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    Chesapeake Energy wants to export LNG

    By Oil & Gas Financial Journal staff

    Mike Stice, senior vice president for natural gas projects at Oklahoma City-based Chesapeake Energy, would like to create new markets for the natural gas that is inundating the US, due in part to dramatically increased production in shale gas plays. Speaking to an audience of most investment analysts in Washington, DC on Oct. 13, Stice said he would like to see developers build liquefaction capabilities into their LNG import terminals along the Texas Gulf Coast.

    “Every operator on the Gulf Coast has a liquefaction plan,” he said. “In the near term, if you get the right political wave, you can do it really quickly.” Stice said Chesapeake prefers not to invest directly in export-oriented liquefaction terminals, but would be willing to support such efforts by signing long-term gas supply contracts, probably tied at first to US Henry Hub index prices and then ultimately to LNG pricing within the Atlantic Basin.

    Stice indicated that Chesapeake is “in very serious discussions” with regulators and has signed a memorandum of understanding (MOU) with terminal developer and operator Cheniere Energy of Houston. Cheniere, which has proposed building liquefaction facilities at its import terminal in Sabine Pass, La., previously said that Chesapeake executives said they were willing to send as much as 500,000 Mcf/d of gas to the proposed facility.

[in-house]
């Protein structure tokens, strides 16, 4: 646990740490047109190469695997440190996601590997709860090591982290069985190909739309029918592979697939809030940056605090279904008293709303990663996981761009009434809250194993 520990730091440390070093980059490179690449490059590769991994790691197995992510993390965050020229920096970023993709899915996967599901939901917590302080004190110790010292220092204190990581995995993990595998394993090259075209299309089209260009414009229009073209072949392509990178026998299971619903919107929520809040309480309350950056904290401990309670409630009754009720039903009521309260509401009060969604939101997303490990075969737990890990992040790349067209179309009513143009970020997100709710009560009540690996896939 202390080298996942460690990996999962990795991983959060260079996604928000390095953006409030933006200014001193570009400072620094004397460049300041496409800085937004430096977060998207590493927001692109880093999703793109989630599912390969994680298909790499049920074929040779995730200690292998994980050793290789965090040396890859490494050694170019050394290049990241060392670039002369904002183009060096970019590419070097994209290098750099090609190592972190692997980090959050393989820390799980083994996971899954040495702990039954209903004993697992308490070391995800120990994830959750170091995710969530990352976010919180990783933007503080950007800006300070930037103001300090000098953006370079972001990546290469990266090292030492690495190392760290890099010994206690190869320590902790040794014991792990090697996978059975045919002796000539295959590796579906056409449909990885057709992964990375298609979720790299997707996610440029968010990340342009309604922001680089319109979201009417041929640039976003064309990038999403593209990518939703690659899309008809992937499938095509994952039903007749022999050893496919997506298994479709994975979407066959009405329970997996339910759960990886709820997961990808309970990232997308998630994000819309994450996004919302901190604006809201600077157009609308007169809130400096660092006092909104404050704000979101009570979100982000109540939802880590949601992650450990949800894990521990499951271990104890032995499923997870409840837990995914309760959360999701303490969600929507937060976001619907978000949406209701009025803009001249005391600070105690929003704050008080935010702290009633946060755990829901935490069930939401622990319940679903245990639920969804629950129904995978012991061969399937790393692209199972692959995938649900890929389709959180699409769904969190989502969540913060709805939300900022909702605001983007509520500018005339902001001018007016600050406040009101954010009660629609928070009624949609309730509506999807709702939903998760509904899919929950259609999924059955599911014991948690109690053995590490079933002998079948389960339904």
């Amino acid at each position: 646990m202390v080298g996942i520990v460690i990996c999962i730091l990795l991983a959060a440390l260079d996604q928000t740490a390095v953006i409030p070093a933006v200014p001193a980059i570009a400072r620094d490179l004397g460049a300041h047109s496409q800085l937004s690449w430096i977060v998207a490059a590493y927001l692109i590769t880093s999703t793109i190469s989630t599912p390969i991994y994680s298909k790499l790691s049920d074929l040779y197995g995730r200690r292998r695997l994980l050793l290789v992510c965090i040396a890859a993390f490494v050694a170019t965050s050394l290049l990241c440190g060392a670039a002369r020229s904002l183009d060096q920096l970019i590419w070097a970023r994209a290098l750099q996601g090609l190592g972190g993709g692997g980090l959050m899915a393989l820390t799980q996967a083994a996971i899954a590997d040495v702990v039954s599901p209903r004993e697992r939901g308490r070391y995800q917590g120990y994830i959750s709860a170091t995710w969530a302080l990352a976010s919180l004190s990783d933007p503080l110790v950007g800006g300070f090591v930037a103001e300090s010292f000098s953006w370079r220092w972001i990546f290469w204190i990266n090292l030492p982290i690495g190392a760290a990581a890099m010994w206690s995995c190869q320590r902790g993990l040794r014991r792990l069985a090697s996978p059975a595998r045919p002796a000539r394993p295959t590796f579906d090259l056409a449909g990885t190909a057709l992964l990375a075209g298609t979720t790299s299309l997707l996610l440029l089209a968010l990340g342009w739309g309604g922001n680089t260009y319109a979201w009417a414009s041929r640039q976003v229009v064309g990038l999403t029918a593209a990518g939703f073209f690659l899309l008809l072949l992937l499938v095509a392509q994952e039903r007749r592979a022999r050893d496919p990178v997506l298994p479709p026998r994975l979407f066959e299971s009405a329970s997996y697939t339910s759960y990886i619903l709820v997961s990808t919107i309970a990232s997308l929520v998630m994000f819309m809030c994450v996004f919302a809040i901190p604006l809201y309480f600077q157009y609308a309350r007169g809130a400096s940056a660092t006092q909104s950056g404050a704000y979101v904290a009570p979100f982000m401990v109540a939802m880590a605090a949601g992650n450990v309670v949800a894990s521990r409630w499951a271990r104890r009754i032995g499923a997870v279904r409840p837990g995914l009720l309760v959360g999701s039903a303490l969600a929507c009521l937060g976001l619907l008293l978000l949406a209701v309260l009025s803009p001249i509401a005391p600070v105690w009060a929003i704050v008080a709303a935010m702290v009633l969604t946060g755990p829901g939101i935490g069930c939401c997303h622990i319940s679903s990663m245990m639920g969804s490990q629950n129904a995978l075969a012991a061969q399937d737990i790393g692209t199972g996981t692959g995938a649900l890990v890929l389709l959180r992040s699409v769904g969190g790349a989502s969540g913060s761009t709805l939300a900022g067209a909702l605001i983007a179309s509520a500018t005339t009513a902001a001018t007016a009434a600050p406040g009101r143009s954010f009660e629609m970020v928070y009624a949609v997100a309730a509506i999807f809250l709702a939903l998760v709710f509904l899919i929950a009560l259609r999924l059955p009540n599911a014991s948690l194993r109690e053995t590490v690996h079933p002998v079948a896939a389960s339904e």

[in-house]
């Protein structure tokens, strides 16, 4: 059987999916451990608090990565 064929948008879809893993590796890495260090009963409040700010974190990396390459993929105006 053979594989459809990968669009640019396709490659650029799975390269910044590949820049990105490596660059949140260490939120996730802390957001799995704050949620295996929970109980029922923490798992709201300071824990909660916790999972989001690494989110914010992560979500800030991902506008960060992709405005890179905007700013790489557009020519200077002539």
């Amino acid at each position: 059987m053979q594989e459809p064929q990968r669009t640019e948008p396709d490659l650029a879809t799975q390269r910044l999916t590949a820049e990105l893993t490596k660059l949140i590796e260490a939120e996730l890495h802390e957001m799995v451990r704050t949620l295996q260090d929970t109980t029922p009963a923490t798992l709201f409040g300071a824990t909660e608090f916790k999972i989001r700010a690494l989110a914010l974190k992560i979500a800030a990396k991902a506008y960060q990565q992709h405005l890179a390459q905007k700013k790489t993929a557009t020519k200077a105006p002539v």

Cheniere hopes to get regulatory approval by December of next year and hopes to begin constructing the facility by January 2012, with exports to begin in January 2015.

    A second effort is centered on gas-to-liquids technology, Stice said. While he thinks it would take a technological breakthrough on the same scale as what shale gas has done for US gas, plus another five years, to get GTL operations up and running, eventually “GTL will be a reality in the US.”

    Liquefying and exporting shale gas from shale plays like the Haynesville, Barnett, and Eagle Ford to global markets holds major promise as the US confronts an oversupply of cheap supplies, said analyst Rick Smead of Navigant Consulting.

    “This is real. I think it’s going to happen,” he said at the US Energy Information Administration’s 2010-2011 winter fuels outlook conference in Washington, DC.

    The US Department of Energy has approved Cheniere Energy’s application to export LNG from Sabine Pass to Free Trade Agreement countries but is still considering the firm’s request for authorization to export to other countries. The US Federal Energy Regulatory Commission (FERC) would also have to sign off on the project.

    Meanwhile, Chesapeake CEO Aubrey McClendon told a group of analysts at company headquarters that his company plans to become one of the five biggest oil producers in the US very soon. He said that Chesapeake has already leased 10 billion to 15 billion barrels of potential reserves in shale oil plays and will use the same leasing and financing techniques it used to unlocked huge volumes of natural gas in shale formations.

    “We’re going to take what we learned in unconventional gas and apply it to unconventional oil,” he said.

    He told analysts to expect a new joint venture early next year involving Chesapeake’s Niobrara shale oil position in Wyoming and Colorado, with a second partnership by the middle of the year in a shale oil play that he declined to name.

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